I often have this dream, where we live exactly where we live, but suddenly, after years of living here, I find a door or an archway or an opening into a new space. Sometimes it is an extra room and sometimes it is a garden. At first, it is a relief. I start to imagine what this new space will mean for us. Inevitably, I find the extra room is attached to a busy bank lobby separated only by curtains, or the garden is overrun with terrible, wild beasts. Even in my dreams, more space isn't really the answer.
We live in a small house. We live in a small house in a large city with big housing problem. I can't tell you our square-footage, because I don't know it, but it is small. It's not Tiny House small, but you get the idea.
We have two small bedrooms and one impossibly small bathroom, and yet, somehow, all five beating hearts manage to squeeze their way into it, en masse, at least once a day. Ah, the joys of family togetherness.
There are advantages. I love my antique O'Keefe & Merritt stove more that I hate not having a dishwasher. While I hate our impossible closet situation, I love that my kitchen door opens up to some outside space with trees and room to play. They call it "the forest" and while our more rural friends would be right to laugh at them, it warms my heart, when on a cloudy afternoon, they insist on flashlights before entering its leafy depths. I love the vintage details and the craftsmanship of old construction and the way the hardwood floors creak in only predictable places. I love having a parking spot right outside my kitchen door and having a garage in which I can hide Christmas decorations, old paperbacks and my shame. I love it here: the neighborhood, my neighbors, Jim's 2.5 mile commute. Living here means he is home before 6:00pm almost every night. I especially love that.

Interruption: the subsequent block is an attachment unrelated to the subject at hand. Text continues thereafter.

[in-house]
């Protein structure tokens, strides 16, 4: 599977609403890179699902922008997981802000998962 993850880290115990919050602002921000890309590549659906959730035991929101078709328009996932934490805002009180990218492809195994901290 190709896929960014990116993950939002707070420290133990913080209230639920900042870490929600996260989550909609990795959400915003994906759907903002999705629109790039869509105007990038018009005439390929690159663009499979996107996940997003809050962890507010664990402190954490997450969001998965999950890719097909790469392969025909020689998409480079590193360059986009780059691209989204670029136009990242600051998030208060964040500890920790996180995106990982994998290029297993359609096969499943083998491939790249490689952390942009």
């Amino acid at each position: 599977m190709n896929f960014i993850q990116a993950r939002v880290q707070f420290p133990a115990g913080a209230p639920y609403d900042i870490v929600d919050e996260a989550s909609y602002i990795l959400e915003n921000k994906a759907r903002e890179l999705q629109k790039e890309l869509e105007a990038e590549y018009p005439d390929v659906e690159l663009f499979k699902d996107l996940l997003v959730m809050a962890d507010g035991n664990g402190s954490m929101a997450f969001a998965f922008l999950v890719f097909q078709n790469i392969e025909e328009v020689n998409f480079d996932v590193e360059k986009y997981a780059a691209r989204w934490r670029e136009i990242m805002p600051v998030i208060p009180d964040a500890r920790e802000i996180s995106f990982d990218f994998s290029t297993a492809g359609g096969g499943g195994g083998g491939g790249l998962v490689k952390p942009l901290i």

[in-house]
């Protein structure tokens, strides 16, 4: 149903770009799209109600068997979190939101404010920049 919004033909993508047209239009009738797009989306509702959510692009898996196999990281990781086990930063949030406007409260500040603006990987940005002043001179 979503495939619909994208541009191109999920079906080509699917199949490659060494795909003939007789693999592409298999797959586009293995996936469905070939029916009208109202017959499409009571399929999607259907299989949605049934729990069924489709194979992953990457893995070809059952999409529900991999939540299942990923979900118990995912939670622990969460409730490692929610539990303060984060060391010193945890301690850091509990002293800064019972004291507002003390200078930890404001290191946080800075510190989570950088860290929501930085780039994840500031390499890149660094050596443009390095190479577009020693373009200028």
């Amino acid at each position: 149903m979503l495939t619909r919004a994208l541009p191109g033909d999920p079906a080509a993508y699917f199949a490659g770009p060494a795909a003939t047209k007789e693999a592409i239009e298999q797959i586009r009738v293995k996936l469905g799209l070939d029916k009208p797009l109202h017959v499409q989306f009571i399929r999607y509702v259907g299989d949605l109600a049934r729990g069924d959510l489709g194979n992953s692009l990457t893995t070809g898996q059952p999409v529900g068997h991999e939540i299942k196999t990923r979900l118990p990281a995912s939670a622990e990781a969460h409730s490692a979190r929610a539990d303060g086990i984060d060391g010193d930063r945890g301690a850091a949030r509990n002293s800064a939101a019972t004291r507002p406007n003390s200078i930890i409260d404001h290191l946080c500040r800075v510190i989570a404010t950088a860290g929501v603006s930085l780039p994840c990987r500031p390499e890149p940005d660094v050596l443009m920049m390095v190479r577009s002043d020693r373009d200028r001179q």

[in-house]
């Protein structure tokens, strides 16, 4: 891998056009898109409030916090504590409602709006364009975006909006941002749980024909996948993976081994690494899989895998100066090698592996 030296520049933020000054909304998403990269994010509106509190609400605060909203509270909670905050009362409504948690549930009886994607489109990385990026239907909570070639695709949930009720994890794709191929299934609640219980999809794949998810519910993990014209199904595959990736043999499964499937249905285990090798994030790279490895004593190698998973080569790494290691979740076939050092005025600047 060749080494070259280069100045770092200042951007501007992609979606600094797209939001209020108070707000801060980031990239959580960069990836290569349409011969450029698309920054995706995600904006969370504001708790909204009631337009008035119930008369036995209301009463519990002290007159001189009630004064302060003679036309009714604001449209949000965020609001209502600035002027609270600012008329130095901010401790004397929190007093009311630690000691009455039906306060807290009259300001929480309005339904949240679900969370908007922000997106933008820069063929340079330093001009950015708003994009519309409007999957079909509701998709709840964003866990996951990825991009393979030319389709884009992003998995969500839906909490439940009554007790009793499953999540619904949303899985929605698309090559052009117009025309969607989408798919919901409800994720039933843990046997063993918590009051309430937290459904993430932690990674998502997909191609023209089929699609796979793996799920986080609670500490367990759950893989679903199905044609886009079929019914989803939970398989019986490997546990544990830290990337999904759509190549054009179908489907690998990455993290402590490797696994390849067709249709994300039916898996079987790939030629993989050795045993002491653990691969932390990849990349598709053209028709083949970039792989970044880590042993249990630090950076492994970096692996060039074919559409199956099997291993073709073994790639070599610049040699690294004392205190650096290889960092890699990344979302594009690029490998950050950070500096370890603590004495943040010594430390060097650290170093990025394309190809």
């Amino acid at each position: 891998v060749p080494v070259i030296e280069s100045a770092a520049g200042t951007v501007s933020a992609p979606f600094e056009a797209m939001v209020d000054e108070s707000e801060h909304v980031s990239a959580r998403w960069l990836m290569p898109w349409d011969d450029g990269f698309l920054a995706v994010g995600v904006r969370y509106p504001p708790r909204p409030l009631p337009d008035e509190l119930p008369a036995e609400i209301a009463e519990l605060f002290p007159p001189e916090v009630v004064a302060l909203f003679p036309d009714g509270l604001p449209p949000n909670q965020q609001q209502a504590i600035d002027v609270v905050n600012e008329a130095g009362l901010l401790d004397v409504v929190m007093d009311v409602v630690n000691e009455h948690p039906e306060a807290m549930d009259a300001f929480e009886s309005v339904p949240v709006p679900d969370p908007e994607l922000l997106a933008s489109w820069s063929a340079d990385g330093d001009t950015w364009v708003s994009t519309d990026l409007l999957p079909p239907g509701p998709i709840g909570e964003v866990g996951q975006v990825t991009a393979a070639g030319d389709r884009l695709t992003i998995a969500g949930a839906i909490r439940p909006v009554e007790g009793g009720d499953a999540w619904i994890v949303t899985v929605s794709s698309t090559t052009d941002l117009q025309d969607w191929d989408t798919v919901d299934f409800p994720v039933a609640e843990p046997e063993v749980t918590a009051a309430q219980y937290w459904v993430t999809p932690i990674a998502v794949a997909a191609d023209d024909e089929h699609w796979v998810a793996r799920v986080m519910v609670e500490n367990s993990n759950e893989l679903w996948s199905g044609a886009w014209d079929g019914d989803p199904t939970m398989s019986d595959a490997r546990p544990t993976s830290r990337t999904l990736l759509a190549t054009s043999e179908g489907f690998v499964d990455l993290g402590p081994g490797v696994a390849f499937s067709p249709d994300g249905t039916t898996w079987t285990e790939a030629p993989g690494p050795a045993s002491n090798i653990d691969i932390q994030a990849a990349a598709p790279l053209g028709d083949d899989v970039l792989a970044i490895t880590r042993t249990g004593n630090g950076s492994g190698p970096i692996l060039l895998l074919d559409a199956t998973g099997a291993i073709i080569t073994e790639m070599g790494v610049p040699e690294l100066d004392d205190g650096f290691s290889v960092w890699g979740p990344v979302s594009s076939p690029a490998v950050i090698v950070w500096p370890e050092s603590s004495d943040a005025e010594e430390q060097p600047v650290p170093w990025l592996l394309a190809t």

Living within earshot of my children has shaped the way I parent. We never had a baby monitor. There was no need. We are on top of each other almost all the time. We chuckle when O says she is afraid to be alone at night, with only one wall to separate us at all times.
It takes organization. It takes discipline. It takes patience and compassion, and maybe I'm just rationalizing, but I really believe that love grows in a small house, or at least, ours has.